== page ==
Growth of Anaerobic Digestion Technologies, Drivers and Challenges

In the Insight recently published, Demand for Renewable Natural Gas and Innovations in Biogas Upgrading (add link), the growing demand for biomethane (also known as renewable natural gas (RNG)) was discussed.  As a result, anerobic digestion facilities and projects are poised for substantial growth in the coming years to help meet corporate and municipal demand for RNG.

There are numerous other drivers supporting the growth of this sector, including:

  • Methane abatement potential, and
  • The organic waste diversion policies preventing food waste from entering landfills.

Methane poses a greater climate risk than carbon dioxide with a global warming potential 86 times greater than carbon dioxide over a 20-year timeframe. Methane is released when food and organic waste enter landfills or degrades – food waste is the single largest category of material placed in municipal landfills. Given this, anerobic digestion has the potential to abate 10-13% of current global GHG emissions (3,290 – 4,360 Mt of CO2eq).

Aware of the carbon emissions, many governments and corporates are pledging to reduce food waste and divert food waste to more sustainable end-of-life processors like anaerobic digestion and composting operators. While composting facilities require less capital expenditure to set up and operate, they are unable to recover the energy lost from the degradation process. Anerobic digestion, however, is able to recapture the energy and leverage the mitigation impacts to provide a more sustainable option for natural gas through renewable natural gas. However, because natural gas and renewable natural gas are chemically identical, so is the process of using renewable natural gas as energy. The emissions savings lie with using a carbon negative feedstock.

Additional challenges with scaling anaerobic digestion operations include overcoming the high costs required with setting up and operating the facilities as well as the potential to emit methane through pipe leaks as the organic waste is stockpiled prior to treatment. Additionally, there are some concerns over using feedstock from industrial dairy farms and swine farms that are unable to effectively manage waste and may further encourage the development of facilities that are not run sustainably.

However, these challenges have not prevented the recent funding rounds and acquisitions that are accelerating rapid growth of anaerobic digestion systems in the U.S. and abroad. For example, Vanguard Renewables was recently acquired by Blackrock for $700 million from Vision Ridge Partners. Vanguard currently runs six anaerobic digesters across Massachusetts and Vermont with a goal of having 100 digesters operating by 2026 in the U.S., with BlackRock potentially investing over $1 billion to support their future growth. Additionally, Irradiant Partners invested $100 million into Bioenergy Devco to support anaerobic digestion projects and their expansion in the U.S.

Following the development of global anaerobic digestion projects will also accelerate the integration of innovative technologies that can streamline the anaerobic digestion process by providing better pre-treatment systems and software solutions to improve processes.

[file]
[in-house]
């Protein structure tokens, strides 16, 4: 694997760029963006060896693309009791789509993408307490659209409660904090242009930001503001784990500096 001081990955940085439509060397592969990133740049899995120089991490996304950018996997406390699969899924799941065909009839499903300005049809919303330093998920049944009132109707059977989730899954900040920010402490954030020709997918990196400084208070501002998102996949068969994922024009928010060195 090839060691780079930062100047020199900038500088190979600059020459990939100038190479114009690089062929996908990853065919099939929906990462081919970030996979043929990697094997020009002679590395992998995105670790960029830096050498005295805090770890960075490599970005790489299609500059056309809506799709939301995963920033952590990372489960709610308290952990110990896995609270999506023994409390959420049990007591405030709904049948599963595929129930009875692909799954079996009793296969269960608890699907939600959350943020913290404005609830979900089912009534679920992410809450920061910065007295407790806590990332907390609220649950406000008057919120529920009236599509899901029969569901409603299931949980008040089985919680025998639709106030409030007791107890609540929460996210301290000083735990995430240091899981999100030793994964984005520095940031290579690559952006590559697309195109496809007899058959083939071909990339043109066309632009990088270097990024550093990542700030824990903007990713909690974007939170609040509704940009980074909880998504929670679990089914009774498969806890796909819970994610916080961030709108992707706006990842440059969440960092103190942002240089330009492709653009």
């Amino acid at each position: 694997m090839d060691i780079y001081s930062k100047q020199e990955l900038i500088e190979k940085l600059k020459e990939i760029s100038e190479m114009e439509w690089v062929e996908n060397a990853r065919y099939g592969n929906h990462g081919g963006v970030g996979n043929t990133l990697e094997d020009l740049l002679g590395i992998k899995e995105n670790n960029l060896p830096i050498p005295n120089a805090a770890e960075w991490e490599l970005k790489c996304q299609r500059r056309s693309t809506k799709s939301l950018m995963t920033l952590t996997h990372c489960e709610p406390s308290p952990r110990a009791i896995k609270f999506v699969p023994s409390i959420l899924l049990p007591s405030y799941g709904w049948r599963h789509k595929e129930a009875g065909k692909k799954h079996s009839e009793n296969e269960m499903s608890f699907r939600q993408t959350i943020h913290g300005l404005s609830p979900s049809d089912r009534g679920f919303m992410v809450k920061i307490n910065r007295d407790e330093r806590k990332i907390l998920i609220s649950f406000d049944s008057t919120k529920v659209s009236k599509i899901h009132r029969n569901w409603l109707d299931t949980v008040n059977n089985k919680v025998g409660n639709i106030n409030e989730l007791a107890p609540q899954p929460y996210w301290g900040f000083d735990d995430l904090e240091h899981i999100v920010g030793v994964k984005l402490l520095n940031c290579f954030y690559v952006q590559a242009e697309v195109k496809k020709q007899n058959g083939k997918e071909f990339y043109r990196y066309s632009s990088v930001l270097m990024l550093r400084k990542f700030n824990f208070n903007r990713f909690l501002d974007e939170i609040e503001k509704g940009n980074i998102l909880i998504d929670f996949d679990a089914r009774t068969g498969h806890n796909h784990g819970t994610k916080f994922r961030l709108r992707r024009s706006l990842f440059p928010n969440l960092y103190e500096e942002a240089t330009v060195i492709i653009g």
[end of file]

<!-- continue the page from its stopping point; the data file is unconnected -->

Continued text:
• Pre-Treatment: Companies like Gemidan provide water-based pre-treatment technologies that allow for food packaging and other contaminants to be removed to purify AD feedstock. Similarly, Cetogenix, who recently raised a round of $4.5 million in seed funding, provide a combination of hydrothermal oxidation and fermentation processes breaking down the waste streams prior to anaerobic digestion processing to increase gas production by 40%.
  • Monitoring and Modelling: BioEnTech analyzes digestate and internal conditions through sensors, testing and microlabs and Anessa provides digital modelling software to assess the viability of a plant before development.

Looking Ahead

As enabling policies encourage the growth of anaerobic digestion and biomethane production, we will likely see exponential growth in this sector. Institutions, governments, corporations and utilities will look to capitalize on waste resources to generate low carbon sources of energy and biomethane in order to produce a lower carbon substitute for natural gas and create a drop-in solution for hard to electrify sectors that are reliant on natural gas.

However, there are certain challenges related to locking into a supply chain that leaks methane and is dependent on large volumes of waste production.  Competing with wind and solar renewable energy sources, that have a lower environmental footprint and are oftentimes more economical in certain regions, may also prevent the growth of the sector in the future and affect the landscape of policies centered around biomethane and anaerobic digestion.

Current policies such as the Inflation Reduction Act, Low Carbon Fuel Standard, Renewable Fuel Standard in the U.S. and the RePowerPlan in Europe will accelerate the growth and production of biomethane. However, given that the biomethane and anaerobic digestion markets are heavily influenced by policies, it will be necessary for favorable policies and credit systems to continue to support the long-term growth of the sector.

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